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The High Costs of Discounting

It’s tough right now. The narrative keeps starting/stopping/flipping upside down. You need sales right now … any way you can get them. I get it. […]

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It’s tough right now. The narrative keeps starting/stopping/flipping upside down. You need sales right now … any way you can get them. I get it.

Here’s a fantastic business strategy you can put to work right away …

Not only will it guarantee lower profits, it will also make you and your team work harder to just break even than ever before.

What? You mean you’re not interested?

But you’re selling something right now in your business at a discount … right?

If there’s one resolution you should stick to now and forever, it should be “never discount,” because over time you will literally price yourself out of your own business.

Just to illustrate this, I’ve included the following table we continually use to coach owners out of the discount game: 

It shows very simply the amount you need to increase your sales to compensate for any price discounting strategy.

For example, if your margin is 40% and you reduce your price by 10%, you would need your sales volume to increase by 33% to maintain your profit.

Is this a winning strategy for any company – especially yours?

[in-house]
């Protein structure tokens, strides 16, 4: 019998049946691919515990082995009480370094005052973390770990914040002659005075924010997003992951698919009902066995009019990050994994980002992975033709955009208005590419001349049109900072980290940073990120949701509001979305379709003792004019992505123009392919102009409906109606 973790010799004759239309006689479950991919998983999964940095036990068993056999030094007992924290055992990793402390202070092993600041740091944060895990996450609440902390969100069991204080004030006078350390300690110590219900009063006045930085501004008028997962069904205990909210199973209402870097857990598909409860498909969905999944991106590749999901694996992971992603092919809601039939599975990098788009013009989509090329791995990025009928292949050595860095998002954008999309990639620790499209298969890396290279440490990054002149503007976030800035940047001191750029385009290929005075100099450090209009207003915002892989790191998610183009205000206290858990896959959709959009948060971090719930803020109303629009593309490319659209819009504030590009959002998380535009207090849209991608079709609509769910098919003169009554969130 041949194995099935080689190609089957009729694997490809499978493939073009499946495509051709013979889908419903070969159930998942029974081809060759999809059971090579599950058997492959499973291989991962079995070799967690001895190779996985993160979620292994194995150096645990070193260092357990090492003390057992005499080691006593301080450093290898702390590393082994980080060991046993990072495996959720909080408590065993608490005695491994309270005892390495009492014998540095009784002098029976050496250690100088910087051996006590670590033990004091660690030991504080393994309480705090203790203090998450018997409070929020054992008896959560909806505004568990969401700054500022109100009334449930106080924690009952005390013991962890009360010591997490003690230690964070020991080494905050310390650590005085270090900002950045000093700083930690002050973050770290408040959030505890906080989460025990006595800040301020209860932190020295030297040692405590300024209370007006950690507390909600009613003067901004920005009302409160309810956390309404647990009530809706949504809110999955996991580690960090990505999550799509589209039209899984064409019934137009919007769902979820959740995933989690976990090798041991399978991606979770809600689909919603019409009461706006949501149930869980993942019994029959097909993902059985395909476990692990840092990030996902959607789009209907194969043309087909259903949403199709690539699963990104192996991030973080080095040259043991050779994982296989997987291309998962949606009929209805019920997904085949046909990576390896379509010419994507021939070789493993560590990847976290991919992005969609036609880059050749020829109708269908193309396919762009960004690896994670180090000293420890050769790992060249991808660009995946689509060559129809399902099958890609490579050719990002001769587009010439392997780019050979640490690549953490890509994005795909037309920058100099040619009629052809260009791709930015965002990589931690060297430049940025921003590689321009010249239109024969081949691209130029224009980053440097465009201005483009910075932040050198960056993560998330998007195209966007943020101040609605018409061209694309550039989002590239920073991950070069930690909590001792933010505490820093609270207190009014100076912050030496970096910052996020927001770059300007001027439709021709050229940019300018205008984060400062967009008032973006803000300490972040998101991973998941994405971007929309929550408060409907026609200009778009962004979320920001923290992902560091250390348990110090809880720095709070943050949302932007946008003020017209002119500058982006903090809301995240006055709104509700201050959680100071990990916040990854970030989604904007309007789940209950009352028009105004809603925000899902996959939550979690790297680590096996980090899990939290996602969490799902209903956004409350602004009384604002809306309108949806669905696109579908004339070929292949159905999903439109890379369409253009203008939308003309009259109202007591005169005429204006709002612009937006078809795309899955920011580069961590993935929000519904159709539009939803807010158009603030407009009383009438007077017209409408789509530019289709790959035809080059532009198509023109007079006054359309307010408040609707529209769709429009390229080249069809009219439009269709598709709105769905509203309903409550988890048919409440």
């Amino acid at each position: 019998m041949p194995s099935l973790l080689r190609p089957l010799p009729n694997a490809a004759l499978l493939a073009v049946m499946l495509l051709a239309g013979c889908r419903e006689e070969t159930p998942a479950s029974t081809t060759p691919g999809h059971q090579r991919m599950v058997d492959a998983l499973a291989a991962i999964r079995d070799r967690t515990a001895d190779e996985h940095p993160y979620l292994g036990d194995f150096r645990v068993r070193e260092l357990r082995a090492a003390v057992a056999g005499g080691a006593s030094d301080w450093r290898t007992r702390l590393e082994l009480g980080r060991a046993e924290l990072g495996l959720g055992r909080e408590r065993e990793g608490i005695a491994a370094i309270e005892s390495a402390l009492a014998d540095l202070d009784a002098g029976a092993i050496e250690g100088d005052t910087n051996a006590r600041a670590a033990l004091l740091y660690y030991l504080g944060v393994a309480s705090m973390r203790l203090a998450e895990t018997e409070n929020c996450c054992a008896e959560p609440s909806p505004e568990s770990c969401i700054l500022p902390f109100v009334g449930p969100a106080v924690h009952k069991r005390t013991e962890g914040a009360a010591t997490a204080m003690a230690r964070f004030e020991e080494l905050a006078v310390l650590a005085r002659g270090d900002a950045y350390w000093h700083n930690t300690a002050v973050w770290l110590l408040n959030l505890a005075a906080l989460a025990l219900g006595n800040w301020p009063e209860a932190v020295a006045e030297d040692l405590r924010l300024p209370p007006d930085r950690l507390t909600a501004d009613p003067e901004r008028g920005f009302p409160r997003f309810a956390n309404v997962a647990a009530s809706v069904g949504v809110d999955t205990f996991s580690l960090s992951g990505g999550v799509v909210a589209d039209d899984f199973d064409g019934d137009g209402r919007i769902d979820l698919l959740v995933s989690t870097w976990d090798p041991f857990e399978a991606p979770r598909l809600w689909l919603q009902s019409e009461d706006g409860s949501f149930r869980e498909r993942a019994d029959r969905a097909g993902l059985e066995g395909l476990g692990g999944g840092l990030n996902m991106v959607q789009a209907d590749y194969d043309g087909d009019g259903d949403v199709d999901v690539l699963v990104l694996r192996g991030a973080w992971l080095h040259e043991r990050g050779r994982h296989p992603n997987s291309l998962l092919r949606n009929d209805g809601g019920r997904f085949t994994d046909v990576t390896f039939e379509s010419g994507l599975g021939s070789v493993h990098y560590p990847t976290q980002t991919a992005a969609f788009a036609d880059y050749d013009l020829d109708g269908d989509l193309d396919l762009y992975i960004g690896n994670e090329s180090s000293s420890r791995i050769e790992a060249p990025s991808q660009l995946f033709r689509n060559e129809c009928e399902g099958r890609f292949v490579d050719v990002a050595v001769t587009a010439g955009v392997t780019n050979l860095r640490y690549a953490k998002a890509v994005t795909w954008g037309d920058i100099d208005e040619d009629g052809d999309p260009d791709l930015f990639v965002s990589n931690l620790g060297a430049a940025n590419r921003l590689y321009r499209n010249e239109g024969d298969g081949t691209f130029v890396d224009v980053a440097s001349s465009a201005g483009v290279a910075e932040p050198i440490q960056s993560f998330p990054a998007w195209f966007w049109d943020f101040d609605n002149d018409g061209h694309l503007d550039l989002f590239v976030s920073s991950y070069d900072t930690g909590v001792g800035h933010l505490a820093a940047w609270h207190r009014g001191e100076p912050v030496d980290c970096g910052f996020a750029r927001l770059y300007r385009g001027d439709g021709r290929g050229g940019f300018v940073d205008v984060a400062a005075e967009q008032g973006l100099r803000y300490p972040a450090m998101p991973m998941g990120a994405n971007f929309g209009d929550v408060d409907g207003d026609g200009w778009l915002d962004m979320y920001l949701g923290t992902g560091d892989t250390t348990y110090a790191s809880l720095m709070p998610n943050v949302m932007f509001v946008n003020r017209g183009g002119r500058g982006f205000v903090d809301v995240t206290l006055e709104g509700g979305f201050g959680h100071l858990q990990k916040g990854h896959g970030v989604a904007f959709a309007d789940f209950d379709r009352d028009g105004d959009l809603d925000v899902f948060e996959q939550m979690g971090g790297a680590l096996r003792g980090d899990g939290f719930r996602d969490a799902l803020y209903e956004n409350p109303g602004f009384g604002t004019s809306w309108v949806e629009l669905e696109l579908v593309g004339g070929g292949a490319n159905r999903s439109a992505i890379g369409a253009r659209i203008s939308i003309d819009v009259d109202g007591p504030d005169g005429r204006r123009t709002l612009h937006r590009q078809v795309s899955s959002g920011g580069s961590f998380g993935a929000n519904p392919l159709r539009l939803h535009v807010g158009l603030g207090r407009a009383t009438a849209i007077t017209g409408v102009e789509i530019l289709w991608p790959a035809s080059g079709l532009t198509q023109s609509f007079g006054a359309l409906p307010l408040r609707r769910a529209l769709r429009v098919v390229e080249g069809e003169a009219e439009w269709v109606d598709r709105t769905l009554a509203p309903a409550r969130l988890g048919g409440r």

Rarely does this work over time, and unless mathematical laws are overturned somewhere, I doubt it will work in the future.

So when it comes to discounting … stop it!

Instead …

  • Learn all of your numbers so you have the knowledge and clarity (which boosts your confidence) to set your prices to allow for great margins … then courageously hold them by developing a very clear and concise value proposition for your customers.
  • Find low-cost or no-cost ways to increase and enhance the overall buying experience – especially if you are in categories or industries that have defaulted to discounting as the conventional way of doing business. In reality, the higher the perception (or reality) of a product or service as a commodity, the better opportunity there is to create both legitimate and perceived points of difference with what you can offer.
  • Train your salespeople to dig deeper to find the true objections for not buying – rather than reflexively react by cutting price. Yes, this may take more training, patience or a new look at your current pricing structure, but the payoff long-term will more than cover the short-term inconvenience.

Whatever you do, think twice about the ramifications of running a “10% off sale.”

Just tear out this chart and post it up in a highly visible place to remind you how much more pressure you’re putting on your numbers, your team and yourself when you play the discount game.

Instead … think in terms of how you can grow your services, how you can create a better customer experience, or how you can simply lop off the bottom 80% of your “C” and “D”-type customers who are only interested in cutting you down on price so you can focus more of your resources, time and energy on the top 20% of “A” and “B”-type customers who drive the success of your business.

Find ways to cater to those customers, and you’ll never need to discount anything again … except the amount you’re currently paying for marketing campaigns that may or may not be working for you.


Because if you re-position your pricing now … and focus on those who deliver the most profit to your bottom-line, you’ll have the start of a true referral-based business – one that relies on effective word-of-mouth advertising, which just happens to be the least costly and most effective type of marketing you could ever “buy.”